The conversation around the manned combatants may be similar to previous ones – such as when the surface community decided to replace the frigate, the patrol coastal ships (PCs) and the mine countermeasures ships (MCMs) with the single Littoral Combat Ship. The study may point to a single large surface combatant to replace both cruisers and destroyers, or a single hull design with multiple payload variants, or multiple different large surface combatants to meet fleet needs.

The guided-missile cruiser USS Mobile Bay (CG 53), right, and the guided-missile destroyer USS Stockdale (DDG 106) transit together in the Philippine Sea in March 2016. US Navy photo.

The guided-missile cruiser USS Mobile Bay (CG 53), right, and the guided-missile destroyer USS Stockdale (DDG 106) transit together in the Philippine Sea in March 2016. US Navy photo.

The unmanned piece of FSC is an even more complex conversation, though, due to the Navy admittedly having a long list of things they still need to better understand about unmanned systems and manned-unmanned integration.

Cmdr. Jason Fox, military deputy for Naval Sea Systems Command’s technology office (SEA 05T), said in a Feb. 16 panel at the same conference that the Navy needs to truly understand why it is integrating a manned and an unmanned platform before it can decide how to integrate them. If the unmanned vessel will be a sensor to extend the sight of the manned platform, the two can be more loosely integrated. However, if the unmanned vessel will be part of the fire control loop, where quality of data and speed of data transmission are paramount, that operational concept drives a much tighter integration.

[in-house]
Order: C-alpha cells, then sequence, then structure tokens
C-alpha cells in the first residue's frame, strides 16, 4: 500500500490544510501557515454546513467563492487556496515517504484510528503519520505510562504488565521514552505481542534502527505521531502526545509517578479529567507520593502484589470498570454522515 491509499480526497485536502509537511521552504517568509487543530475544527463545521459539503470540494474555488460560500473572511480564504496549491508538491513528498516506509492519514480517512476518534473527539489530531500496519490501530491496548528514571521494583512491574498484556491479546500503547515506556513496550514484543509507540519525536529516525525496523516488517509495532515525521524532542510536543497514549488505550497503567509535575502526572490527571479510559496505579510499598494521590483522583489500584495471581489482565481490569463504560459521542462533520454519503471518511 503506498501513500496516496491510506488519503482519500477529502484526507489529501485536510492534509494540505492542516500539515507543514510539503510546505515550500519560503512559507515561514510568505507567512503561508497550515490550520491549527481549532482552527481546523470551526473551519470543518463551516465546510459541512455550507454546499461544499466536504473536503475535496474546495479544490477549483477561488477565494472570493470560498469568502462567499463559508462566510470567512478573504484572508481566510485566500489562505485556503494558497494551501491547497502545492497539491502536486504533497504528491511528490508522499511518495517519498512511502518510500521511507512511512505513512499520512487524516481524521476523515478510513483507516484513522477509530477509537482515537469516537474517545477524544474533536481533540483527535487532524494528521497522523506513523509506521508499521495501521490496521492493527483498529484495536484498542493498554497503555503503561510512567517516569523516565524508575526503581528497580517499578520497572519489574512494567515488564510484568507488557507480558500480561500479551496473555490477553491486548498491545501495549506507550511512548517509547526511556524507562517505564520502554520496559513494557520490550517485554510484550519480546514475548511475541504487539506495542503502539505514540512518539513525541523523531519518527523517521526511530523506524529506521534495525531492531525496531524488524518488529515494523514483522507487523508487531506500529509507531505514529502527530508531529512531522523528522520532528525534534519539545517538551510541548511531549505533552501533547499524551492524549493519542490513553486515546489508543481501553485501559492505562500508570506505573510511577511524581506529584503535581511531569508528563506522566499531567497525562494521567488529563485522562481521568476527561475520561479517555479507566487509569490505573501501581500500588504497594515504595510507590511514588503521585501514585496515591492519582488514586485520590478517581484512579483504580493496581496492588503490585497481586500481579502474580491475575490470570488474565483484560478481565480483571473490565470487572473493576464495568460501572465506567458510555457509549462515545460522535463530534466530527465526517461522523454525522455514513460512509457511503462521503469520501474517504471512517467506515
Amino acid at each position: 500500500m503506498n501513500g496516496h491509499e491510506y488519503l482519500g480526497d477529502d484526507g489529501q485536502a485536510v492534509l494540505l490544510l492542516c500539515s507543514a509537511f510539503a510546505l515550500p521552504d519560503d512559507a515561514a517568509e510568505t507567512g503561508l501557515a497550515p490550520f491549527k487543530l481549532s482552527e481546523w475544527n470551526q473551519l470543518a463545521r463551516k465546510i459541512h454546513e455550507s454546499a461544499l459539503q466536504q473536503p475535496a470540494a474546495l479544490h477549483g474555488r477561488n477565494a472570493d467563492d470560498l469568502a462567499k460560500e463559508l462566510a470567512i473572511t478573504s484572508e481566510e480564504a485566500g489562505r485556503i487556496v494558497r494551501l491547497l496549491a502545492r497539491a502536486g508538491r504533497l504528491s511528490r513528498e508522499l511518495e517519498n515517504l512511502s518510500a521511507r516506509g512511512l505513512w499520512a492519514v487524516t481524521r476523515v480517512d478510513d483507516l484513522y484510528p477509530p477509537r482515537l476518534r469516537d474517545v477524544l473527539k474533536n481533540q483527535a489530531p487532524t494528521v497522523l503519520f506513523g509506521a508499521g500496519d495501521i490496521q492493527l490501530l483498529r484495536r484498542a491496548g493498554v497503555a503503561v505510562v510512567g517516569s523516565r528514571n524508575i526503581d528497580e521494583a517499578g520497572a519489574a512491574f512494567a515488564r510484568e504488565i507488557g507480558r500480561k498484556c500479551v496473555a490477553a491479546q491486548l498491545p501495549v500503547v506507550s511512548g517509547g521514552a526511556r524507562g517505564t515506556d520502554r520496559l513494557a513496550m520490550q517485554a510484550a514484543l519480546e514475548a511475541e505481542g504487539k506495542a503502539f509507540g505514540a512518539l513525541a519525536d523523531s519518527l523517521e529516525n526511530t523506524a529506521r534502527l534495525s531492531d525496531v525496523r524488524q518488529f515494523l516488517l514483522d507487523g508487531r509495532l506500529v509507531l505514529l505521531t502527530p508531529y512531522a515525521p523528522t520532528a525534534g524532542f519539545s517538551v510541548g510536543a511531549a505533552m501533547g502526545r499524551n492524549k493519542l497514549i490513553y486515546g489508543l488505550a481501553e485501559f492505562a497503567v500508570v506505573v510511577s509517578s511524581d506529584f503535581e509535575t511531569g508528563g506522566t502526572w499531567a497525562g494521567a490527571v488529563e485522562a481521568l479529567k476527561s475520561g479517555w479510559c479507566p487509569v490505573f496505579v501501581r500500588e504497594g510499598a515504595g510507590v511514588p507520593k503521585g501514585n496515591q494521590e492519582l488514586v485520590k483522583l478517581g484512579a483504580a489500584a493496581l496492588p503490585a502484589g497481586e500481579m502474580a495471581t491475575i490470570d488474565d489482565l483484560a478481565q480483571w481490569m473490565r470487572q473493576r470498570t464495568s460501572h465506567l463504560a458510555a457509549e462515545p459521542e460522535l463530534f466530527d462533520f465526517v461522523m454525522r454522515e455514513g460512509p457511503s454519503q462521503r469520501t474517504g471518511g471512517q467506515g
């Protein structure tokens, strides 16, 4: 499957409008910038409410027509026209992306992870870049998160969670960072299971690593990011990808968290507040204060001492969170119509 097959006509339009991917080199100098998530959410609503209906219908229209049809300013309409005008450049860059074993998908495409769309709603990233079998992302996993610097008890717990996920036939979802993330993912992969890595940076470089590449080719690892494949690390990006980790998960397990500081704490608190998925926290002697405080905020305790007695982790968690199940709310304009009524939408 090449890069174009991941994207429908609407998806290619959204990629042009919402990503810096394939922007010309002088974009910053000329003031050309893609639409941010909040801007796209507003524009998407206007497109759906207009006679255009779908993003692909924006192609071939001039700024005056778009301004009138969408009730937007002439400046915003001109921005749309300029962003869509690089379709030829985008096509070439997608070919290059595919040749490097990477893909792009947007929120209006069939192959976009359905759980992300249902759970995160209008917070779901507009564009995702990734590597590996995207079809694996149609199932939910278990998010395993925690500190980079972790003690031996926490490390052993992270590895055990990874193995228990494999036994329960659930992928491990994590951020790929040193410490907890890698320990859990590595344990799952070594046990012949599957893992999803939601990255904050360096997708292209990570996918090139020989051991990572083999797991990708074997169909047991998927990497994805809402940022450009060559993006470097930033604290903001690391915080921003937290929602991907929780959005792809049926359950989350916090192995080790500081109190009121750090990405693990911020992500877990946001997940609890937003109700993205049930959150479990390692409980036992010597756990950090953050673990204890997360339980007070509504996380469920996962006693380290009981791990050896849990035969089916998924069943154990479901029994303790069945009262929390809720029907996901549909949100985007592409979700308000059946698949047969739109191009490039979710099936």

“We’ve got to get these wargames right and understand how the future fleet is going to, or at least envisions, using [unmanned]” to determine the level of integration from the outset, Fox said.

Regardless of the level of integration, the manned hulls in the FSC family must be designed to host and operate unmanned surface, aerial or underwater vessels as technologies evolve.

During the same panel discussion on flexible ship designs to support unmanned platforms, Howard Berkof, unmanned systems deputy program manager in the Program Executive Office for Littoral Combat Ships, rattled off a long list of qualities that the unmanned component of FSC could have, pending Navy requirements, that may drive the discussion about what the surface community needs and how to cost-effectively buy the platforms.

“We are looking at a family of USVs of different sizes, different lengths, different payloads, different capabilities, different hull structures – whether you have a monohull or a SWATH (Small Waterplane Area Twin Hull) hull like you see in the SeaHunter,” he said.